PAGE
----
Watching a distant heron float across the brilliant blue sky, waves of pure joy ran through me, grateful for the simple joy of breathing fresh air. Breathing deeply now comes with a sharp awareness that this gift of breath has been taken from too many – taken by a killer virus in a pandemic that still frames our current reality.

Then, as we turned the corner, the sharp smell of smoke wafted from the remnant of a bonfire. My neighbors who live at that end of the street tell me the new owners are clearing the lot to eventually build a house. Right now the lot looks more like a war zone than a peaceful homestead and my heart ached again remembering that humanity is engaged in a battle with more than one killer virus- both of which unjustly deny our fellow humans of their right to the simple gift of life. These words were born of that grief.

Broken windows ask
Open the doors to your soul
Hear the cries of pain

More to come~

Walk gently on the path my friends and Light the way for others to follow.

Photo note: the black and white photo is NOT from the lot currently being cleared. It is a house which suffered a major fire back in February- there is no sign of that lot being cleared anytime soon.

Actions Speak Louder

 So fellow travelers, in light of recent events, I held off publishing the last post I wrote, choosing instead to immerse myself in coming to a better understanding of what the voices speaking out need me to do.
The process left me with what fellow writer, mentor and friend Tom Atkins refers to as an emotional hangover from the anger which rose within me. I am tired, but surely not as tired as the families of too many black men, women and youths lost to senseless racist fueled violence. After a day of rest and much needed time on a newly reopened walking trail, I realized to move forward I need to start where this new path begins:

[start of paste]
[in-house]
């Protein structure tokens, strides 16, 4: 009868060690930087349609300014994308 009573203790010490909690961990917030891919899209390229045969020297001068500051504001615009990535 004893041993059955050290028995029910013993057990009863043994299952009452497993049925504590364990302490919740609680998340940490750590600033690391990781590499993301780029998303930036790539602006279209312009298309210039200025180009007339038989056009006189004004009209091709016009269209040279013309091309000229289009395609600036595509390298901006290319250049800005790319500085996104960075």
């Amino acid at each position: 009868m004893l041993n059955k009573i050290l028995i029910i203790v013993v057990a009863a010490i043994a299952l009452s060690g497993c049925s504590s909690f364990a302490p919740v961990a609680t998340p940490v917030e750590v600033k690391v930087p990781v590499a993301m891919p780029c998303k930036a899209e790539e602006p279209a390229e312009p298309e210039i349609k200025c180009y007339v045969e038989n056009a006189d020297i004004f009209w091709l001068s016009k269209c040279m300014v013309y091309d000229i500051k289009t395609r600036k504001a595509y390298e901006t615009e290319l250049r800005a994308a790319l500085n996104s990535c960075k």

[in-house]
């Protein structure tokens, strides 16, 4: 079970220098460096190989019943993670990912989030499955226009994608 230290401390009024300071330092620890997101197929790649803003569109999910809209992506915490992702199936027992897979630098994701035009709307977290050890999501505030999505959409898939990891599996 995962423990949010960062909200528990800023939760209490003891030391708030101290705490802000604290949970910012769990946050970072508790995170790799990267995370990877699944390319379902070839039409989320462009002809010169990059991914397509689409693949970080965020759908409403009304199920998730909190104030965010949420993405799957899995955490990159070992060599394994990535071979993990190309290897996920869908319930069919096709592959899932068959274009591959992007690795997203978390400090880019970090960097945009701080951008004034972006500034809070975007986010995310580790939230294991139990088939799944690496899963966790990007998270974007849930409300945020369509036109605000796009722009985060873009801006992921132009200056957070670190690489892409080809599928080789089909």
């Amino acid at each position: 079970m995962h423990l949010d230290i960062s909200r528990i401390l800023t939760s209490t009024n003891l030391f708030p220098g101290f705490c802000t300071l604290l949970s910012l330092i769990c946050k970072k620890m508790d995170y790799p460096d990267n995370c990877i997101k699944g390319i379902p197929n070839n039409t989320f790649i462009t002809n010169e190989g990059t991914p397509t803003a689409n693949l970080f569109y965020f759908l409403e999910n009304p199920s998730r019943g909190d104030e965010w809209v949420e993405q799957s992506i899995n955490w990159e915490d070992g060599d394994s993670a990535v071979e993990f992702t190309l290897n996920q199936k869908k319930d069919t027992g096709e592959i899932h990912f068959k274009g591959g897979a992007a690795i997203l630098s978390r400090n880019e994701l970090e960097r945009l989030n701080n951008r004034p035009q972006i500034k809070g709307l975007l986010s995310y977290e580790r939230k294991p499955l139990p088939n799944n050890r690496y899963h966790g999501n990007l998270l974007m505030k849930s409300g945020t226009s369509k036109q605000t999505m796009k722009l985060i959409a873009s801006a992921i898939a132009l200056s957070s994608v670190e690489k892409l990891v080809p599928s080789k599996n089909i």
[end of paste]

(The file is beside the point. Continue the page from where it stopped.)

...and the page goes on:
June 1, 2020
This morning,  I woke up to a new life experience.  

My first thought  was:
“What day of the week is it?”
I am sure many of you whose routines have been upended by the pandemic can relate to the experience. When you don’t get up and go anywhere for days on end it is a challenge to keep track of the days, because everyday is the same.
And if you, like some of my friends, are one of the many working on the front lines, you too lose track of time, in a far more desperate way while battling to save lives or keep essential services running. “Thank you,” seems barely enough acknowledgement for that.
So, I clicked through my “what did I do yesterday” prompts all the way back to “Ah, we had our Sunday call with  Mom and Dad, so today is Monday.” My next thought was “ Hey even though it is Monday, I do not have to “go” to work today- because I am R E T I R E D!”
“How does it feel to be retired?” people have been asking me.
Well, to use a common point of reference, it feels like the first day of vacation, filled with joyful anticipation with one key exception-
—there is no pre-set end date 
———— there is no pressure to “fit in” all the things I want or need to do now
It feels like the freedom I yearned and worked for through so many decades is finally mine.

——————————————————————————————————-

At this point, my original post included a haiku about that glorious sense of freedom and the instant I signed in online to access my blog page, the entire post felt completely and utterly void of significance. The recognition that a revolution, fueled by the senseless murder of George Floyd was gaining global momentum superseded any relevance my personal sense of freedom might hold.
I hit “pause” on this post, along with any adventure plans, and got down to figuring out how I can make a difference and turn intention into true change. Because as I affirmed in my Memorial Day post, my own freedom means nothing if it is not equally available to all my friends.

After a week immersed in the dialogue of outrage and calls for reform, I at least know this:
I do not profess to have the answers or even to have the right words to offer yet. I understand this is a time for me to listen to my friends and the black community; it is not a time to speak over those voices which need to be heard right now. I also believe silence implies complicity, whether intentional or not. So, if silence is not an option, clearly it is time my actions spoke louder than my words.